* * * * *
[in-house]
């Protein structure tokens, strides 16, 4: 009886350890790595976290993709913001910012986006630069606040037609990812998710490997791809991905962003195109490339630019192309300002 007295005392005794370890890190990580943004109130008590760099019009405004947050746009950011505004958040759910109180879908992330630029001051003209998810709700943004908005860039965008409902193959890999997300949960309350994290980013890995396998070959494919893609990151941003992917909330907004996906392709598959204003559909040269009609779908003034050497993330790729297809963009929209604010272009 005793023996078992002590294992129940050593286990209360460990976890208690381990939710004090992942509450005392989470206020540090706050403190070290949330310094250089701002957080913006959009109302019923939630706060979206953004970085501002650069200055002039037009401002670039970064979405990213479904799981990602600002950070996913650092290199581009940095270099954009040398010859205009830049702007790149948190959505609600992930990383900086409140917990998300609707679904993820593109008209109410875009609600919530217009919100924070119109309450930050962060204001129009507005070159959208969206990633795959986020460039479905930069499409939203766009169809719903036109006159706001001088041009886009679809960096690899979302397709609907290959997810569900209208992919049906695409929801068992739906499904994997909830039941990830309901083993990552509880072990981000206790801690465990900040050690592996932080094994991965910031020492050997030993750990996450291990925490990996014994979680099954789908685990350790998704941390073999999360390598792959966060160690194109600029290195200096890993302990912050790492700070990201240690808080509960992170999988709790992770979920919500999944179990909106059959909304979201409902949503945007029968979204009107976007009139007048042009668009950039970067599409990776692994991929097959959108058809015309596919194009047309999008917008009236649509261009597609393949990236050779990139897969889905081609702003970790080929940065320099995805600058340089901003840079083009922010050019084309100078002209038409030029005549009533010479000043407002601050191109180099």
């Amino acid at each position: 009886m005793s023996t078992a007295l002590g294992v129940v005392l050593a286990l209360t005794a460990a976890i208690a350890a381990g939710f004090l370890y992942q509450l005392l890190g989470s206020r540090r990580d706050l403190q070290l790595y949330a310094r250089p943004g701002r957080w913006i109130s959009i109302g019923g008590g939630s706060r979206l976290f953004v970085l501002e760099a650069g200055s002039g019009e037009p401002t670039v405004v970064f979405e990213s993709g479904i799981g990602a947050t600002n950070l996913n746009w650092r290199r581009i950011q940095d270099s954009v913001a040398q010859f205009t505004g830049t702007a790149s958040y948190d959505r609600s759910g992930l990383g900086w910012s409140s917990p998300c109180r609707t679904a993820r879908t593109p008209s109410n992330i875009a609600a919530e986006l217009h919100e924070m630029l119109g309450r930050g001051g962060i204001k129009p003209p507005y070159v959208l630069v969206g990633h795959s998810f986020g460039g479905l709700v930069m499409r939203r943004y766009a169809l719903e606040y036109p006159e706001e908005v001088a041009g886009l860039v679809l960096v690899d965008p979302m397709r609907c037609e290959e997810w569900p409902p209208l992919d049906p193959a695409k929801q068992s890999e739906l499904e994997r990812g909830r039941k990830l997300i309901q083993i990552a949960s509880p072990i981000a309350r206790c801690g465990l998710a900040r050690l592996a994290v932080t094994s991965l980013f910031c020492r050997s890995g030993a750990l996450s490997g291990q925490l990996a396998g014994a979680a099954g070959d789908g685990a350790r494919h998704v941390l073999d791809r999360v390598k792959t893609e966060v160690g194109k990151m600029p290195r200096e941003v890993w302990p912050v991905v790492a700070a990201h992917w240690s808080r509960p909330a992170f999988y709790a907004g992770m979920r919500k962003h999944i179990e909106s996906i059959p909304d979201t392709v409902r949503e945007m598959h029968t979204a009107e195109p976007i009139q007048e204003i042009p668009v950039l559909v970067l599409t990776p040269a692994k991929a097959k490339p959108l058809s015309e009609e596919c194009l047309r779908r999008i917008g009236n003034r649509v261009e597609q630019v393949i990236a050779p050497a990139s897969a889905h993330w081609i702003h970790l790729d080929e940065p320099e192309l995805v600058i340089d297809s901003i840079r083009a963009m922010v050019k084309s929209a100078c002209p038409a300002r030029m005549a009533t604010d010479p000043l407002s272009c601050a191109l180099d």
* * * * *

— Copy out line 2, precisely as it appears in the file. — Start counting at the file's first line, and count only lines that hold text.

């Protein structure tokens, strides 16, 4: 009886350890790595976290993709913001910012986006630069606040037609990812998710490997791809991905962003195109490339630019192309300002 007295005392005794370890890190990580943004109130008590760099019009405004947050746009950011505004958040759910109180879908992330630029001051003209998810709700943004908005860039965008409902193959890999997300949960309350994290980013890995396998070959494919893609990151941003992917909330907004996906392709598959204003559909040269009609779908003034050497993330790729297809963009929209604010272009 005793023996078992002590294992129940050593286990209360460990976890208690381990939710004090992942509450005392989470206020540090706050403190070290949330310094250089701002957080913006959009109302019923939630706060979206953004970085501002650069200055002039037009401002670039970064979405990213479904799981990602600002950070996913650092290199581009940095270099954009040398010859205009830049702007790149948190959505609600992930990383900086409140917990998300609707679904993820593109008209109410875009609600919530217009919100924070119109309450930050962060204001129009507005070159959208969206990633795959986020460039479905930069499409939203766009169809719903036109006159706001001088041009886009679809960096690899979302397709609907290959997810569900209208992919049906695409929801068992739906499904994997909830039941990830309901083993990552509880072990981000206790801690465990900040050690592996932080094994991965910031020492050997030993750990996450291990925490990996014994979680099954789908685990350790998704941390073999999360390598792959966060160690194109600029290195200096890993302990912050790492700070990201240690808080509960992170999988709790992770979920919500999944179990909106059959909304979201409902949503945007029968979204009107976007009139007048042009668009950039970067599409990776692994991929097959959108058809015309596919194009047309999008917008009236649509261009597609393949990236050779990139897969889905081609702003970790080929940065320099995805600058340089901003840079083009922010050019084309100078002209038409030029005549009533010479000043407002601050191109180099």